Part I of this Note examines the primary means of compensating individuals whose property is affected by EMFs from nearby power lines: eminent-domain and inverse-condemnation proceedings. Although power lines adversely affect property values in several ways, 6 fear of the potential health problems caused by power lines has had the greatest impact.' v Part I evaluates the three approaches that courts have developed to determine whether plaintiffs can recover for the effect of public fears of EMFs on property values. This Part concludes that although testimony about the biological effects of EMFs should be inadmissible, property owners should be able to present particularized evidence as to the actual effect of such fear on the value of the property at issue.
Part II suggests three possible tort theories-battery, trespass, and nuisance-that plaintiffs might use to get injunctive relief and monetary damages for the harms caused by EMFs. Although these theories remain relatively untested in court, they have the potential to provide the monetary relief or cessation of EMF exposure that plaintiffs have sought. Part II suggests that plaintiffs seeking monetary damages should bring battery or trespass actions, while plaintiffs seeking injunctive relief may have more success under a nuisance theory.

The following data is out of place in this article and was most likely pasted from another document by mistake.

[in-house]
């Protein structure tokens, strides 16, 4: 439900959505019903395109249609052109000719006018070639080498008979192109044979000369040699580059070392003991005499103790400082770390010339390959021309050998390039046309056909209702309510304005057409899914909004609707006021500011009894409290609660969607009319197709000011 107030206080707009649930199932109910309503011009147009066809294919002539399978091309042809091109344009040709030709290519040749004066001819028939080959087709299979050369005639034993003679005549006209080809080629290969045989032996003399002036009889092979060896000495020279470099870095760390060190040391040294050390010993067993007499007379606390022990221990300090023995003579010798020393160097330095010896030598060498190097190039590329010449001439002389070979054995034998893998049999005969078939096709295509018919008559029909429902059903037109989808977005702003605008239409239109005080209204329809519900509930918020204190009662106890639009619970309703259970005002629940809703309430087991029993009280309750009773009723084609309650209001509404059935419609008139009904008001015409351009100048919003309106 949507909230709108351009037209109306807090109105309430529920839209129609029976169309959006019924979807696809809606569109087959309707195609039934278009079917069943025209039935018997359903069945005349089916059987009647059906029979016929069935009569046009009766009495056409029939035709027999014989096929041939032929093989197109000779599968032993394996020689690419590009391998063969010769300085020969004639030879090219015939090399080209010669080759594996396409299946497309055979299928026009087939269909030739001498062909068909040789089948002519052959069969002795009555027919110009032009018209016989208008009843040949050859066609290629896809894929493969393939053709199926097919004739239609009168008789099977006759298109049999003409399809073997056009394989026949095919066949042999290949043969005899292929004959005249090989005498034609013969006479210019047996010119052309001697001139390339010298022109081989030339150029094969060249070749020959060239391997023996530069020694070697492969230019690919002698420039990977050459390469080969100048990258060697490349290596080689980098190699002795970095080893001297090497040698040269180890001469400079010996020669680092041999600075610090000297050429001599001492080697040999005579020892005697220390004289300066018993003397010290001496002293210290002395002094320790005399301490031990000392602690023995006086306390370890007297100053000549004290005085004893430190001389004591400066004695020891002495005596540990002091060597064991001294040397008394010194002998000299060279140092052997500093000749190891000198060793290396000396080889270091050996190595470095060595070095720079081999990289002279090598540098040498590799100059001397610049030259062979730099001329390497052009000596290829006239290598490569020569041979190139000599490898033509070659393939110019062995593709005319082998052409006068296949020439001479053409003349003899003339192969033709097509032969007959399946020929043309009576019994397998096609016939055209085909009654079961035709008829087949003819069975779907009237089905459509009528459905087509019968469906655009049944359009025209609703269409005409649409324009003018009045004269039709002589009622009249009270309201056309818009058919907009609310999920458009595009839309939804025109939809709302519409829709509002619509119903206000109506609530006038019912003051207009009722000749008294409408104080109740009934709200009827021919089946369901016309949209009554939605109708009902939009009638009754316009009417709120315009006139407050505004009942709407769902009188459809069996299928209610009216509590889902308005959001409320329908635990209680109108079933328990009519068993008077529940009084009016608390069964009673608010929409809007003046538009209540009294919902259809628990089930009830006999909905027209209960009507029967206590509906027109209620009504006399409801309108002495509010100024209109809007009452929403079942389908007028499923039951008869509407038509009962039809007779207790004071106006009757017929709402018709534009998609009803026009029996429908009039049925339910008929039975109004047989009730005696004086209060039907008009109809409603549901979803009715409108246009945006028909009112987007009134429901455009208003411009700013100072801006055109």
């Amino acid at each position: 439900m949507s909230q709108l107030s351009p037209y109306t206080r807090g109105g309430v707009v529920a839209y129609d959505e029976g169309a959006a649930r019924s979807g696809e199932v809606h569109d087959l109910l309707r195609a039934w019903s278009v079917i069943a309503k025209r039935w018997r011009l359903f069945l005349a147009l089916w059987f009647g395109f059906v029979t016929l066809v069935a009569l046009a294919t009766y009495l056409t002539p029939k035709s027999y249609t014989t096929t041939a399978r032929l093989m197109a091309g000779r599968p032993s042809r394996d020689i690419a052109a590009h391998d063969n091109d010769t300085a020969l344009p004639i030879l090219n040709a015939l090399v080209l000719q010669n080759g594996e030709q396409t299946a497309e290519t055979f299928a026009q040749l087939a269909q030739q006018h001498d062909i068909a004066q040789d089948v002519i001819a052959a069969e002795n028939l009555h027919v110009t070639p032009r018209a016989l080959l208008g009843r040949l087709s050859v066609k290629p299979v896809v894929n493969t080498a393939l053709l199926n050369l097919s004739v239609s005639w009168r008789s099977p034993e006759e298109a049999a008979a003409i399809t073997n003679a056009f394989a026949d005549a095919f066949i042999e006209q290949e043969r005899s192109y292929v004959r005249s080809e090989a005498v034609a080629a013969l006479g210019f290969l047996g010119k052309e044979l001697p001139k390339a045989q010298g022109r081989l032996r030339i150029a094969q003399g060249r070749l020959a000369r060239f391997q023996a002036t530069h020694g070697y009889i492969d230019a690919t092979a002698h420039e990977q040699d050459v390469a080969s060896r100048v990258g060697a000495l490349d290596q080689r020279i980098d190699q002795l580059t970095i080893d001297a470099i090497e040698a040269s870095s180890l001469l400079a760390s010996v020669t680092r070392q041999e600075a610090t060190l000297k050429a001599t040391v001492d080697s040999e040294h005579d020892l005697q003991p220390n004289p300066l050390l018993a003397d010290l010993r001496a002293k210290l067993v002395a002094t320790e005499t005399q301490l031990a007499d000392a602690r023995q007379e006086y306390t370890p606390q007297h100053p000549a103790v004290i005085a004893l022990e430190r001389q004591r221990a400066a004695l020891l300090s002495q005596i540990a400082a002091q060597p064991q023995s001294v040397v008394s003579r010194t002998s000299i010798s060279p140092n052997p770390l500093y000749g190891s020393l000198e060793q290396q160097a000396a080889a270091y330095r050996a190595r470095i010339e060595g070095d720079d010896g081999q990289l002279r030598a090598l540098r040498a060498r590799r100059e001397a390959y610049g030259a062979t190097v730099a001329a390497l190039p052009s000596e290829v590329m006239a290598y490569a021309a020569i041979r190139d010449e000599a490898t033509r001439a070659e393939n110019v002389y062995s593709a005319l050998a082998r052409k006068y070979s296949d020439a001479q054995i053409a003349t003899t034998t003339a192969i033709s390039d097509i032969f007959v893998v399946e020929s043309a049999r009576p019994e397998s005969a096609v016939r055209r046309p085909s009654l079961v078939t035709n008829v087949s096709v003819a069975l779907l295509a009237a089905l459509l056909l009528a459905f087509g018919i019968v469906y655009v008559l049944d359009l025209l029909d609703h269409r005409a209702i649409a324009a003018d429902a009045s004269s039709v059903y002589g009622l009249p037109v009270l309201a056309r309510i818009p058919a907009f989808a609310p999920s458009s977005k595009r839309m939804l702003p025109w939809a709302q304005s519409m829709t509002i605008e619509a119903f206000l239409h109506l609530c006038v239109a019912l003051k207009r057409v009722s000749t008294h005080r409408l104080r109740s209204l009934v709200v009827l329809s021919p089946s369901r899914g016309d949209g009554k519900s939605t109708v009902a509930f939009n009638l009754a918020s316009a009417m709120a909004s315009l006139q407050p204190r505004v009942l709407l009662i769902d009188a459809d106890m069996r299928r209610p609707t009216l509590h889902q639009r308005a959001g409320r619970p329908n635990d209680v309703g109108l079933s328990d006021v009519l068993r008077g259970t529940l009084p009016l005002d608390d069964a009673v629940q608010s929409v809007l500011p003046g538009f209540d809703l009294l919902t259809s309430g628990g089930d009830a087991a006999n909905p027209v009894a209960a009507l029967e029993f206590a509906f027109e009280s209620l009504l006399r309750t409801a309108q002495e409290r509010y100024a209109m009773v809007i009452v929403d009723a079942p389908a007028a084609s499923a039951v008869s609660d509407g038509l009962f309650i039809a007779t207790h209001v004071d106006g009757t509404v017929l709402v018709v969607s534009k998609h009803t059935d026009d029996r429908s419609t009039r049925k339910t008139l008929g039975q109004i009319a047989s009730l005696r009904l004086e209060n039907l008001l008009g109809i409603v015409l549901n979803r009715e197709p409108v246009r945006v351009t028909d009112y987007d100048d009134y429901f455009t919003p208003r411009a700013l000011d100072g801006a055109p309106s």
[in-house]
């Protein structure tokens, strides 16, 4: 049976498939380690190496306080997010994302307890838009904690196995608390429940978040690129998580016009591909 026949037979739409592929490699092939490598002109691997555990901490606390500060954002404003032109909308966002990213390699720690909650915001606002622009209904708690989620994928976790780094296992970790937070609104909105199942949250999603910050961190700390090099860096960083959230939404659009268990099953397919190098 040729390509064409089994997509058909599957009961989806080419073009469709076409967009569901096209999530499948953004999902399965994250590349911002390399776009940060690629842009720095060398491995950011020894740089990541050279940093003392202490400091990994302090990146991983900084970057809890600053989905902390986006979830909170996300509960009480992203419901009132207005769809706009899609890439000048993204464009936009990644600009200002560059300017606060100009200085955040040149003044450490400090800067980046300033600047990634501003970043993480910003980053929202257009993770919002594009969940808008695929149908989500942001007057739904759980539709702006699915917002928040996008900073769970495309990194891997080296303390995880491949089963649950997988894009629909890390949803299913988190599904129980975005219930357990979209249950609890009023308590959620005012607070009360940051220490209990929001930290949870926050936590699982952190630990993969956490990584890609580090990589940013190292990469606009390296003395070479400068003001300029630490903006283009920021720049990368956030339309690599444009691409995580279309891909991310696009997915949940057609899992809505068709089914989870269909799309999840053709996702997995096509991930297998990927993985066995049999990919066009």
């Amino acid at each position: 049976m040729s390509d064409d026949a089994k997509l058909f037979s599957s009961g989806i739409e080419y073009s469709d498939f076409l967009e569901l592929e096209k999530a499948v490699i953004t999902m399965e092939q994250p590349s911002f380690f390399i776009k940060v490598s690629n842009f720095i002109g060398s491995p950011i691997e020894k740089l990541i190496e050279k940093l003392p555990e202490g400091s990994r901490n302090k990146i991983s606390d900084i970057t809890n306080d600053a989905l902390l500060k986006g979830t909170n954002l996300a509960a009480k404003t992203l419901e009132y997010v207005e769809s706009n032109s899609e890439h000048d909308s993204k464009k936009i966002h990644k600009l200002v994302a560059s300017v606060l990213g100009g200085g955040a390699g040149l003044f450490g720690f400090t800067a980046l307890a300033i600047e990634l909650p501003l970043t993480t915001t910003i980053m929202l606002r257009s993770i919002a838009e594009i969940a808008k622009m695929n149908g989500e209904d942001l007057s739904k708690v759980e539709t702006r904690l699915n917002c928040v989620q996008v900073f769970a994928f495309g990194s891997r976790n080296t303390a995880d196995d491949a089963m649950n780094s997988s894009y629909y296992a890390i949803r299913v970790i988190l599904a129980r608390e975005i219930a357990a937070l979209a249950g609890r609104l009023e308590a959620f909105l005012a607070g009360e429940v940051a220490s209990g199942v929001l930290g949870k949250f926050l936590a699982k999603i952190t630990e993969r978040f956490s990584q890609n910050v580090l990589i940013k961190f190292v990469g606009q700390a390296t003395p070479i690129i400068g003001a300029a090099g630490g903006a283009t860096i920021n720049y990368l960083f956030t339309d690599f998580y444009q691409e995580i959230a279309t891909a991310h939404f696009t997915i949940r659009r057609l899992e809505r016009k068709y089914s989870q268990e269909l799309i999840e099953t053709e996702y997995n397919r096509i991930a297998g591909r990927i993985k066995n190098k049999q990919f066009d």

Part III of the Note examines how utility companies can defuse opposition to power-line construction by changing their approach to the EMF issue. Power companies need to adopt both alternative technologies and a more politically sensitive attitude in addressing EMF concerns. Part III concludes that such steps will reduce the losses utility companies face from private lawsuits, while simultaneously accelerating new power-line construction.
Philip S. McCune,
The Power Line Health Controversy: Legal Problems and Proposals for Reform,
U. Mich. J. L. Reform
Available at: https://repository.law.umich.edu/mjlr/vol24/iss2/5